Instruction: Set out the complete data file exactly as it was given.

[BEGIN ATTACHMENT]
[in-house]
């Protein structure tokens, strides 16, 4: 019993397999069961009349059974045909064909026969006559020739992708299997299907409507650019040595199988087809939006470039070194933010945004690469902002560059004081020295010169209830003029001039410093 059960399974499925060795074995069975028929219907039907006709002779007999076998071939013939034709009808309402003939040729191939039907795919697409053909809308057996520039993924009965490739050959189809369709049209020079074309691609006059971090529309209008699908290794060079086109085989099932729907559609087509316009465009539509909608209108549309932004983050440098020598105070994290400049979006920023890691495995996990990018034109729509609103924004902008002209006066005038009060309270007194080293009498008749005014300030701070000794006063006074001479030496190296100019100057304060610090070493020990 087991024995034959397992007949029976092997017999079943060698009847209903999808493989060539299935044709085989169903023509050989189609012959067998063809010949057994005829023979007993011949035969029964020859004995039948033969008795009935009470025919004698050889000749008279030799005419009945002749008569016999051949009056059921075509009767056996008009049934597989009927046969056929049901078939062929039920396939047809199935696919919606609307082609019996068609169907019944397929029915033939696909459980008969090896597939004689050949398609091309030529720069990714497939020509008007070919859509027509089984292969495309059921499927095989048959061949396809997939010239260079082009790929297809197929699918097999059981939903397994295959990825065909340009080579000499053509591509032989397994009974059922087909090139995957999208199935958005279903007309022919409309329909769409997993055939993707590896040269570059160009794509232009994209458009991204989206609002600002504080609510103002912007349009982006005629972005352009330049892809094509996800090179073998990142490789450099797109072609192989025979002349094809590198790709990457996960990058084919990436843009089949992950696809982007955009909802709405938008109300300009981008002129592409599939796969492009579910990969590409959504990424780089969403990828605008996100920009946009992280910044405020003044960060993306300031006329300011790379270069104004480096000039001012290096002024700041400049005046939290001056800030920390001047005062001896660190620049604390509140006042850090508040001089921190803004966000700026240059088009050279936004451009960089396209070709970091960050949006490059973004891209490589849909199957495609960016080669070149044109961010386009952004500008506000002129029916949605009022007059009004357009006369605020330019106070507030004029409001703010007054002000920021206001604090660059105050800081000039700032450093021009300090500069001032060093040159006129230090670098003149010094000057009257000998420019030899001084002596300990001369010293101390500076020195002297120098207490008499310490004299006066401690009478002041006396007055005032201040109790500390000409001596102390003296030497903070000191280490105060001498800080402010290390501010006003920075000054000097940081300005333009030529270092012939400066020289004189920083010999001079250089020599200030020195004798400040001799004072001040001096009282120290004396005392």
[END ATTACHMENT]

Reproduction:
[in-house]
């Protein structure tokens, strides 16, 4: 019993397999069961009349059974045909064909026969006559020739992708299997299907409507650019040595199988087809939006470039070194933010945004690469902002560059004081020295010169209830003029001039410093 059960399974499925060795074995069975028929219907039907006709002779007999076998071939013939034709009808309402003939040729191939039907795919697409053909809308057996520039993924009965490739050959189809369709049209020079074309691609006059971090529309209008699908290794060079086109085989099932729907559609087509316009465009539509909608209108549309932004983050440098020598105070994290400049979006920023890691495995996990990018034109729509609103924004902008002209006066005038009060309270007194080293009498008749005014300030701070000794006063006074001479030496190296100019100057304060610090070493020990 087991024995034959397992007949029976092997017999079943060698009847209903999808493989060539299935044709085989169903023509050989189609012959067998063809010949057994005829023979007993011949035969029964020859004995039948033969008795009935009470025919004698050889000749008279030799005419009945002749008569016999051949009056059921075509009767056996008009049934597989009927046969056929049901078939062929039920396939047809199935696919919606609307082609019996068609169907019944397929029915033939696909459980008969090896597939004689050949398609091309030529720069990714497939020509008007070919859509027509089984292969495309059921499927095989048959061949396809997939010239260079082009790929297809197929699918097999059981939903397994295959990825065909340009080579000499053509591509032989397994009974059922087909090139995957999208199935958005279903007309022919409309329909769409997993055939993707590896040269570059160009794509232009994209458009991204989206609002600002504080609510103002912007349009982006005629972005352009330049892809094509996800090179073998990142490789450099797109072609192989025979002349094809590198790709990457996960990058084919990436843009089949992950696809982007955009909802709405938008109300300009981008002129592409599939796969492009579910990969590409959504990424780089969403990828605008996100920009946009992280910044405020003044960060993306300031006329300011790379270069104004480096000039001012290096002024700041400049005046939290001056800030920390001047005062001896660190620049604390509140006042850090508040001089921190803004966000700026240059088009050279936004451009960089396209070709970091960050949006490059973004891209490589849909199957495609960016080669070149044109961010386009952004500008506000002129029916949605009022007059009004357009006369605020330019106070507030004029409001703010007054002000920021206001604090660059105050800081000039700032450093021009300090500069001032060093040159006129230090670098003149010094000057009257000998420019030899001084002596300990001369010293101390500076020195002297120098207490008499310490004299006066401690009478002041006396007055005032201040109790500390000409001596102390003296030497903070000191280490105060001498800080402010290390501010006003920075000054000097940081300005333009030529270092012939400066020289004189920083010999001079250089020599200030020195004798400040001799004072001040001096009282120290004396005392």